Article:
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Hong Kong protesters are trying something new on August 16 — withdrawing their money from banks or converting it to US dollars.
Protesters are hoping to protect their assets in case of further Chinese intervention and show the People's Republic of China and Hong Kong Chief Executive Carrie Lam that there will be economic consequences for ignoring protesters' appeals.
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Hong Kong protesters have come up with a new nonviolent protest tactic — taking all their money out of ATMs and banks to send a message to the People's Republic of China and Hong Kong Chief Executive Carrie Lam.
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On August 16, Hong Kong protesters plan to withdraw as much money as possible from their banks or change their currency into US dollars, both to protect their own assets and to show the mainland that the semiautonomous island is more than just a cash cow.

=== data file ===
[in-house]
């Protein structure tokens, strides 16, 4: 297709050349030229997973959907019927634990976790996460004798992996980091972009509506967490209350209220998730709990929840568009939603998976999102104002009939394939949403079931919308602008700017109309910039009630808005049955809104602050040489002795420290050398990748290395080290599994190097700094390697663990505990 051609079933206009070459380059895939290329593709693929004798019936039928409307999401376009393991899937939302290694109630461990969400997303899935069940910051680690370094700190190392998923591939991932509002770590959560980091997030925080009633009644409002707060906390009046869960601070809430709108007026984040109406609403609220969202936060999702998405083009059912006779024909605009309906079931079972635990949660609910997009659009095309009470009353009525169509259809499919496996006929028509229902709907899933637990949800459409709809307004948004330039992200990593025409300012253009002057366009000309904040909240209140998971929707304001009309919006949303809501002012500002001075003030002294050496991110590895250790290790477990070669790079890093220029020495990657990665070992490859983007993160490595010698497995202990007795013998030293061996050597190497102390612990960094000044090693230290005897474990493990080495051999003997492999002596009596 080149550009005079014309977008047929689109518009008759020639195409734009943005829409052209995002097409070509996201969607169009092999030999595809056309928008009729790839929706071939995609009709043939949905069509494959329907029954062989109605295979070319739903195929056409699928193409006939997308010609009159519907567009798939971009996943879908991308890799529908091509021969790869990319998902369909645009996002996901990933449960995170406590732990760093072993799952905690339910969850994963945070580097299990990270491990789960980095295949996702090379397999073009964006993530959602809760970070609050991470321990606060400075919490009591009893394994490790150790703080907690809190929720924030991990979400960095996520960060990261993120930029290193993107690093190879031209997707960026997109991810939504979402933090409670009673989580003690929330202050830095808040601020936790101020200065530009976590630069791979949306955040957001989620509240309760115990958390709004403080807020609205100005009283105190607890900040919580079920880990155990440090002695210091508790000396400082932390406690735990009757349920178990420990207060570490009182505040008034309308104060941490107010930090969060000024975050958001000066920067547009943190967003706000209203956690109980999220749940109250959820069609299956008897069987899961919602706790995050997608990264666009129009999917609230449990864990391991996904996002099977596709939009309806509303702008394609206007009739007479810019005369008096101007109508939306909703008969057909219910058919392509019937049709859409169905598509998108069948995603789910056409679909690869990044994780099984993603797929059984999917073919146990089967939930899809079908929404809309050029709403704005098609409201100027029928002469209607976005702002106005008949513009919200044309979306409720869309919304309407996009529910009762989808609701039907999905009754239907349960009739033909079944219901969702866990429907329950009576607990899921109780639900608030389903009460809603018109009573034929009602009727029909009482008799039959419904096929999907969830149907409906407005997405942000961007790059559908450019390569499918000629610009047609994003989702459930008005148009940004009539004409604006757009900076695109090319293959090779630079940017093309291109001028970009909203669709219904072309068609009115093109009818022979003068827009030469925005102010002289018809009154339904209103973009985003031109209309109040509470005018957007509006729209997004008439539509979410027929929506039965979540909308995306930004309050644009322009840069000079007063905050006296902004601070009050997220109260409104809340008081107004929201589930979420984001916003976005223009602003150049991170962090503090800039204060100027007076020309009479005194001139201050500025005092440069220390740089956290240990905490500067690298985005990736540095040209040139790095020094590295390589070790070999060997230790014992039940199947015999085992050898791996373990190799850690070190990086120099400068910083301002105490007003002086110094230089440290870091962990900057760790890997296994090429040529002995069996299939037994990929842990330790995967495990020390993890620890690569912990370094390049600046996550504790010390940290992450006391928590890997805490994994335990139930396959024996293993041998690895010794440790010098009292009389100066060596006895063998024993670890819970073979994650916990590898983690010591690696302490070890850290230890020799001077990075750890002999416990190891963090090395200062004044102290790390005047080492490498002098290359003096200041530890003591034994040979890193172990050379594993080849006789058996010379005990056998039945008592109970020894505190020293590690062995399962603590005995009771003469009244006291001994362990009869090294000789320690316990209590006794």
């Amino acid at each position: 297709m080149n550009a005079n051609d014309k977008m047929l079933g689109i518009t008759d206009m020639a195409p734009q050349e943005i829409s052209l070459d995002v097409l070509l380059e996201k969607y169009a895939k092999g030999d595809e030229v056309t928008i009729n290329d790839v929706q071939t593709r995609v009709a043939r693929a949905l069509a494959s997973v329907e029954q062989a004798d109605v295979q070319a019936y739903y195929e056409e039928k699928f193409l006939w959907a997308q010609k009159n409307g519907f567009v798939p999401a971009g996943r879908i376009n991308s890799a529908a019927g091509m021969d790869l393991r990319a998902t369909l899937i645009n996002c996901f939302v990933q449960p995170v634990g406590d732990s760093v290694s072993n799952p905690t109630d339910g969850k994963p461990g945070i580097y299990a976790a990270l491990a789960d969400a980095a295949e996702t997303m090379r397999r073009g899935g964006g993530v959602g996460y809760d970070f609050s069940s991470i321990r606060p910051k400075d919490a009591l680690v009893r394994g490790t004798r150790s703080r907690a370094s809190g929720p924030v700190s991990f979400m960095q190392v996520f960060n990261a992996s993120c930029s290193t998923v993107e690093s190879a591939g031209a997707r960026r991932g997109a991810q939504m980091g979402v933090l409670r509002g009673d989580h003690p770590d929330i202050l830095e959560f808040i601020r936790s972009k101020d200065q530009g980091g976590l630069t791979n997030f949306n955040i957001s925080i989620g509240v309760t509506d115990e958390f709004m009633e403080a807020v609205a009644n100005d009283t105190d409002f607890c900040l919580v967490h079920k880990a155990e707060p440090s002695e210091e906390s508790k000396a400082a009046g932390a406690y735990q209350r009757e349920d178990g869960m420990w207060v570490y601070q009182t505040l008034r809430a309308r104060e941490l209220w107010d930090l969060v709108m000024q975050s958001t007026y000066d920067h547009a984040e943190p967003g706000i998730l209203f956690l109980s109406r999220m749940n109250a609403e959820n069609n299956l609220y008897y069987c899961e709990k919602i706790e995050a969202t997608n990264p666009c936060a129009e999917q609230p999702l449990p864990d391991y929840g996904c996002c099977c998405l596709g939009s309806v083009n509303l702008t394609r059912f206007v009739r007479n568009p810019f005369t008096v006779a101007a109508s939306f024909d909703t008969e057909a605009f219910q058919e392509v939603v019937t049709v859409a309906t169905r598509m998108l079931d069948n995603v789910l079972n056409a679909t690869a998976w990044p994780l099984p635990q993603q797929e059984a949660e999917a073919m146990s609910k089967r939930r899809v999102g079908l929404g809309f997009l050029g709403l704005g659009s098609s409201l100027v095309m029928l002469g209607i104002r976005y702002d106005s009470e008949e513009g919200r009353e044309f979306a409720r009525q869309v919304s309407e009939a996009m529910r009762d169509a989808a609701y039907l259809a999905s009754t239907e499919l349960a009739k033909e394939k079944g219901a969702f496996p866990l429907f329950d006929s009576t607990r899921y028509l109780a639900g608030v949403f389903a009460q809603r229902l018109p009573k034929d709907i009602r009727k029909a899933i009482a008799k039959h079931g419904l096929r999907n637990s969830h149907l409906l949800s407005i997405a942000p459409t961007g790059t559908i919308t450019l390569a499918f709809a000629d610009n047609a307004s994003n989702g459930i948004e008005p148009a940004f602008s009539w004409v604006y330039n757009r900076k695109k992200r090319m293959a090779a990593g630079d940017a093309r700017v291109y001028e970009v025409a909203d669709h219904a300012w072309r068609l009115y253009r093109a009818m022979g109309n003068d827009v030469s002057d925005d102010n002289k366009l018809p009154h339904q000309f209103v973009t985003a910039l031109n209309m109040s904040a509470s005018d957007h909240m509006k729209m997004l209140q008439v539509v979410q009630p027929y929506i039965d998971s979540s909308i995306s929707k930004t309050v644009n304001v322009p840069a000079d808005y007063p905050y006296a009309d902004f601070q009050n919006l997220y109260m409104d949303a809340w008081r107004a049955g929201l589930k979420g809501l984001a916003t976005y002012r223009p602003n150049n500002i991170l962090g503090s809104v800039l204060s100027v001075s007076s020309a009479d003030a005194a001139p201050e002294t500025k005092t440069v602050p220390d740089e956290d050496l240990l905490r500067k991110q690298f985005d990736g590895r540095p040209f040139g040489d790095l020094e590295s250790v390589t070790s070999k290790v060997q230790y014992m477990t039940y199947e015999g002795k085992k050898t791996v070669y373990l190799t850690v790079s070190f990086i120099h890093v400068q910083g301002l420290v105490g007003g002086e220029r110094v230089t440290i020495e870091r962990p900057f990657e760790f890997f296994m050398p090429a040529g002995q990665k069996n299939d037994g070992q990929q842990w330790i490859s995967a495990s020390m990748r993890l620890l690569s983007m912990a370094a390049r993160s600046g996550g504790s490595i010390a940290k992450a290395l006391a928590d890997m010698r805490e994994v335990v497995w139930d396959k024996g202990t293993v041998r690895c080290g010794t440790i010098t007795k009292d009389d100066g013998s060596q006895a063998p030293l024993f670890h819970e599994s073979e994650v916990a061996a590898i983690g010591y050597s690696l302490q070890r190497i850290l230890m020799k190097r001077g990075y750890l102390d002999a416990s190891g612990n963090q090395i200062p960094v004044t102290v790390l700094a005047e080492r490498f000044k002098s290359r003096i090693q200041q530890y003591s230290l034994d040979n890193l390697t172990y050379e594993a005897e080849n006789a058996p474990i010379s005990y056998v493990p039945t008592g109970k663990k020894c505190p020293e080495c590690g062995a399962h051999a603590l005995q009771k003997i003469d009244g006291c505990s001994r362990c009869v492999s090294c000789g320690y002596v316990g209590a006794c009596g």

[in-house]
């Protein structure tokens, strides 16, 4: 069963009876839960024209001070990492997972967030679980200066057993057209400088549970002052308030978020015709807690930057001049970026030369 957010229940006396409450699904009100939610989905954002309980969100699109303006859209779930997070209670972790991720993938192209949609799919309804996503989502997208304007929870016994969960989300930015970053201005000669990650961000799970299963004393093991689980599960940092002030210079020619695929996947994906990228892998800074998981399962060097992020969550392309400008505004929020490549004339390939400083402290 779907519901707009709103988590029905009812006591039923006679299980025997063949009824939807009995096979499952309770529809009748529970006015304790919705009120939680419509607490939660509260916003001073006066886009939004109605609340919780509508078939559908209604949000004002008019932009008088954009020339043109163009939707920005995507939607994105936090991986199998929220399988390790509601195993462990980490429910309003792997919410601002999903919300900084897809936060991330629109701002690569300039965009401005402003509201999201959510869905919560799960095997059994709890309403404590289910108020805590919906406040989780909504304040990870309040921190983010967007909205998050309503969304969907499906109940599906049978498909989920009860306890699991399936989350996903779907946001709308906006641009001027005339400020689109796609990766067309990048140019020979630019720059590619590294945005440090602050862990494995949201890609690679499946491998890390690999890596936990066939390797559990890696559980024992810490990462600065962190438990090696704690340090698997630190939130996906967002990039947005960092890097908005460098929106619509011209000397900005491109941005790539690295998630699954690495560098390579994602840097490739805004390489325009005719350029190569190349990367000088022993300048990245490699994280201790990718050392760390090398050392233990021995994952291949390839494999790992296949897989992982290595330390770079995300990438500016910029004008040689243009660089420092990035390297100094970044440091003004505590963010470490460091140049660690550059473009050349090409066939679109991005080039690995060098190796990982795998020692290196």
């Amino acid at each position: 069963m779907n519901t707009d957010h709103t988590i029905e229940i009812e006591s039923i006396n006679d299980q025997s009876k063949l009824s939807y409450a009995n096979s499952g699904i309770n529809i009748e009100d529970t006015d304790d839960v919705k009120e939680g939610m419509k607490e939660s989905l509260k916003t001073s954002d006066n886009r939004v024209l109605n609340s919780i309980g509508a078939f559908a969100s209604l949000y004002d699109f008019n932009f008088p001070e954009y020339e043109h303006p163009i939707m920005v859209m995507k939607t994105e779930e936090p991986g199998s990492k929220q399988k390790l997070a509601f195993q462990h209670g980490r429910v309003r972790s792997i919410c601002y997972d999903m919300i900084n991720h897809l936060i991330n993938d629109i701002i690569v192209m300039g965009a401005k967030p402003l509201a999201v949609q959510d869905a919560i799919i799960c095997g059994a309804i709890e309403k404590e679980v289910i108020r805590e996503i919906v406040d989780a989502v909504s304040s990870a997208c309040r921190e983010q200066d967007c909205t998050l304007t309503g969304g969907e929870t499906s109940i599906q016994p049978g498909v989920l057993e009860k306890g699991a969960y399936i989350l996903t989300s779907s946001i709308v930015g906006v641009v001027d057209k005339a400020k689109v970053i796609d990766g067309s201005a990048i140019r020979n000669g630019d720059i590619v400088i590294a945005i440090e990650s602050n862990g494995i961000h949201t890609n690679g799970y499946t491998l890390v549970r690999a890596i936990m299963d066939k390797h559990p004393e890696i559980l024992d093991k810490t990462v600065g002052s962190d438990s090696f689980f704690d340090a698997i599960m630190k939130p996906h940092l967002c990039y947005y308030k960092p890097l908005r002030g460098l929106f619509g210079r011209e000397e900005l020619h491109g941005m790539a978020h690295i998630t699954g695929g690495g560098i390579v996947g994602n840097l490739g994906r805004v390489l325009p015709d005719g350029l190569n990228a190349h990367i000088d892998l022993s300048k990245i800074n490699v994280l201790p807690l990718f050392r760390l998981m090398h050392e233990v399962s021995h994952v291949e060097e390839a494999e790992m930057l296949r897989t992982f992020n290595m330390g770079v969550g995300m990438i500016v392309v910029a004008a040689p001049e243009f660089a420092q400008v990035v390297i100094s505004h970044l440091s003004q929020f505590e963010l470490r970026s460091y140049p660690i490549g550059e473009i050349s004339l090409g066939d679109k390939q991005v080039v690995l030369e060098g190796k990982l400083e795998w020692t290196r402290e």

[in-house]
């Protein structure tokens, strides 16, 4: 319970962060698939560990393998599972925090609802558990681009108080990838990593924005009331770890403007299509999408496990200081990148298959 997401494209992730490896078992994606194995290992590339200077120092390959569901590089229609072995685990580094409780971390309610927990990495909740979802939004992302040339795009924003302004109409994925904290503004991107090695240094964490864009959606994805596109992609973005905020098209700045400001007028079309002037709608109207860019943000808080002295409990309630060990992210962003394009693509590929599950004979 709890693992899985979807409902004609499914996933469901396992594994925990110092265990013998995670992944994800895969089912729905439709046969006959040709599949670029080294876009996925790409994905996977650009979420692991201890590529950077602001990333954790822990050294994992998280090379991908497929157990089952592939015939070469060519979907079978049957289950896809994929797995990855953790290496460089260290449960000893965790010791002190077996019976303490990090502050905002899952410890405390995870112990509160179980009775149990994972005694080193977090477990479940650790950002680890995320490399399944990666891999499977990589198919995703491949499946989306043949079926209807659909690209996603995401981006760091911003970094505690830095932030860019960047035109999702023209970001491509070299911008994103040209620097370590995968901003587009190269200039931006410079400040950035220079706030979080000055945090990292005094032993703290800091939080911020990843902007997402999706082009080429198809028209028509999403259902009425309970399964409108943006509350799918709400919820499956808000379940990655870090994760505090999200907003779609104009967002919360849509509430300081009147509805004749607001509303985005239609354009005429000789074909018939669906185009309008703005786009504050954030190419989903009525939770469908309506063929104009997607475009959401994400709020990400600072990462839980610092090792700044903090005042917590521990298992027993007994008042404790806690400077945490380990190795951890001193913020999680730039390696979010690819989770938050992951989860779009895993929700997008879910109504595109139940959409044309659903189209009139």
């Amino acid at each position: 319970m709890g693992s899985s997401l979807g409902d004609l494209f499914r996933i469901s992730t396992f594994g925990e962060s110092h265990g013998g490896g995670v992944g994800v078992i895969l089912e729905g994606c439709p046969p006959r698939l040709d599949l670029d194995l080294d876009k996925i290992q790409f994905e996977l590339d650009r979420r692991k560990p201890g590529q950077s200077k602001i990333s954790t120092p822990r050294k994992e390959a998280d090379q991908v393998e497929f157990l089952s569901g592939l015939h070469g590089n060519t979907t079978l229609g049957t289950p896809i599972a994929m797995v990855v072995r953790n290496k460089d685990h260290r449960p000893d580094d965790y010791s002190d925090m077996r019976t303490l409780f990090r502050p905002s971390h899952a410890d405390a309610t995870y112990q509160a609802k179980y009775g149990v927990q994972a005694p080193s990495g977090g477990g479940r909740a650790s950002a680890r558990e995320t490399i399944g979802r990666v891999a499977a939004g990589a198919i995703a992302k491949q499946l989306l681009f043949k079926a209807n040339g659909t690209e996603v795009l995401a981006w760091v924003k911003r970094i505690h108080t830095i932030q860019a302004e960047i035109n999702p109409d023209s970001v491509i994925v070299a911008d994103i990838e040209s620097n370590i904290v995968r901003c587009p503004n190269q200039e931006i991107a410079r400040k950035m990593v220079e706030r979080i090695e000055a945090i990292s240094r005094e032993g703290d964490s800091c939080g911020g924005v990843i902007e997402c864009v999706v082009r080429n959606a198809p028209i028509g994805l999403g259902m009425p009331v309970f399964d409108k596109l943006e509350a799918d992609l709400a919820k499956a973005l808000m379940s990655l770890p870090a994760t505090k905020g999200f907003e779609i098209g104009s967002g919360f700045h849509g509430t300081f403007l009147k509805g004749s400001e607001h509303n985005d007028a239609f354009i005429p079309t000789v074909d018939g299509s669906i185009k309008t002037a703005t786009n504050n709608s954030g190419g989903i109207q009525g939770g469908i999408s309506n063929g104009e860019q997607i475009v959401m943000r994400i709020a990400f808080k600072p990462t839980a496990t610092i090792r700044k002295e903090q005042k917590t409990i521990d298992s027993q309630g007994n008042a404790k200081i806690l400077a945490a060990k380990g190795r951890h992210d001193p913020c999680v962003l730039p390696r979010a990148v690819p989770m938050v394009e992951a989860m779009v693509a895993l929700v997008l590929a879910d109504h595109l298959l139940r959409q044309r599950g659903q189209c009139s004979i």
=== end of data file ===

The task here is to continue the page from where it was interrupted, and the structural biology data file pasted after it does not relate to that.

Posts in LIHKG, Hong Kong's version of Reddit, show photos of hard currency withdrawn from banks, as well as ATMs declaring they're out of cash. While the official protest is set to take place on August 16, Hongkongers have begun to take out their cash in advance because they can withdraw only $20,000 per day.
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The Hong Kong student who started this latest protest, which activists have named the Cashout HKD to USD, told INSIDER that as of Thursday, over 70 million Hong Kong dollars (nearly $9 million) had been withdrawn, both in Hong Kong currency and in US currency; the claim couldn't be independently verified. More than 400 protesters have recorded their withdrawals, and a Telegram channel for the protest has over 1,500 members.
The Hong Kong protests have been going on for 10 weeks, and while they have become increasingly...
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